Medical Student Dress Code
Introduction: Currently, medical students are not given specific guidance on how to dress. This allows them to wear what they interpret as appropriate, which may not always be optimal. Many studies have shown that a doctor’s attire can greatly affect the consultation; however, no studies have been carried out investigating patient responses to medical student attire.
Methods: A two-phase patient questionnaire was conducted. Phase 1 surveyed 60 patients, who were given questionnaires based on pictures of medical students in various clothing styles: with a white coat, without a white coat but smartly dressed, and without a white coat dressed smart casual. This was followed by a second live phase where 50 patients were seen by medical students dressed with or without white coats and were asked to complete a survey assessing their response to the student and consultation based solely on their dress.
Results: Patients favour medical students wearing white coats. In our questionnaire based study (phase 1), white coats scored highest in trust and confidence (p<0.05), cleanliness and professionalism (p<0.005), and they were not more intimidating (p<0.05). In our live study (phase 2), wearing a white coat scored highest in cleanliness and professionalism compared to no white coat (p<0.005), but significance was lost in trust and confidence (p>0.05), and comfort and intimidation (p>0.05). 90% of participants responded that it was important how medical students dressed and 78% would like to be able to distinguish medical students from doctors.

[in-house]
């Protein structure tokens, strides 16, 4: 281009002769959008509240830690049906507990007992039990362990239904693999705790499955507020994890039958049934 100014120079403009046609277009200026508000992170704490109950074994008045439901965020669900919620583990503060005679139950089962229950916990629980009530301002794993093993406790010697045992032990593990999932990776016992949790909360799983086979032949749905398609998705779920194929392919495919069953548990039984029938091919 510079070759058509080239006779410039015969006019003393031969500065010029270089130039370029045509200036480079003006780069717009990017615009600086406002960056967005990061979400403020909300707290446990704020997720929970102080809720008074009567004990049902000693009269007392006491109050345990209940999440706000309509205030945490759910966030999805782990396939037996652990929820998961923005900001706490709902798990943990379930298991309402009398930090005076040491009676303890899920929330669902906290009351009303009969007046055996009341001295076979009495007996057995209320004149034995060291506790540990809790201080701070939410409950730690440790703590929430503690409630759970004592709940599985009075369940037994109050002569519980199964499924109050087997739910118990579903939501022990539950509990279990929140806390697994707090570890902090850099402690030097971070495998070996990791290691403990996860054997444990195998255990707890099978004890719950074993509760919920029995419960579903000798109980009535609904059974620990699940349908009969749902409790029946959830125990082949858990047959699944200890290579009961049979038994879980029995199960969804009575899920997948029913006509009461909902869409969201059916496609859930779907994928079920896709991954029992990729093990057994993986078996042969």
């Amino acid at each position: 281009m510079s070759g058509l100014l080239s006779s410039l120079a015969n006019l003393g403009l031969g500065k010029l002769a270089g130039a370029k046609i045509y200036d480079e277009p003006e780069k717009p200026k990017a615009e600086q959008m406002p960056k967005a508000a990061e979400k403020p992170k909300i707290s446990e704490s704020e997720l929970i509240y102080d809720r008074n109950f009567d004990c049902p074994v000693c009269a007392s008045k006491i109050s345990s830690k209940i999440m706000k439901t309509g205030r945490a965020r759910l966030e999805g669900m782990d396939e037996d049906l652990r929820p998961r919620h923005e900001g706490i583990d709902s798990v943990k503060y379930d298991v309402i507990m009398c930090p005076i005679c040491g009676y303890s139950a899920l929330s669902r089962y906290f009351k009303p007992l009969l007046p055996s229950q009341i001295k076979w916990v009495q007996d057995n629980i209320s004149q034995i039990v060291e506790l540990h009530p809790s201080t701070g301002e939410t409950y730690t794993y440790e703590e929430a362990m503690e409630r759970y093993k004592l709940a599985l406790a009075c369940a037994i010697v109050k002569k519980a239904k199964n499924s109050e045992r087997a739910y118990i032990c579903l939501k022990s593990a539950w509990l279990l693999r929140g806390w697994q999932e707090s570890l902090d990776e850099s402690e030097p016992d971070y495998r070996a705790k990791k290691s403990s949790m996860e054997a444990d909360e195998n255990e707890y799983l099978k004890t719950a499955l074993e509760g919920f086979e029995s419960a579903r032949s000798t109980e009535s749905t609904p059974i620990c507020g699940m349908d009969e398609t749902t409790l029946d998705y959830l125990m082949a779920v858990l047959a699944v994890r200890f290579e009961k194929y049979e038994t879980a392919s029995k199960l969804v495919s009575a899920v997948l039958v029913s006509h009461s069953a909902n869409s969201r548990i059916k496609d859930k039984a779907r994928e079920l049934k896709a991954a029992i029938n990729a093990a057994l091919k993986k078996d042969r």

Discussion: Medical students’ attire is an important issue for patients. Our study shows that students dressed in white coats score more highly on cleanliness and professionalism than without a white coat.
Conclusion: Direction over medical student attire should be given based upon evidence based approaches and patient expectations. Furthermore, the opinions concerning white coats should be further explored and their reinstitution considered.
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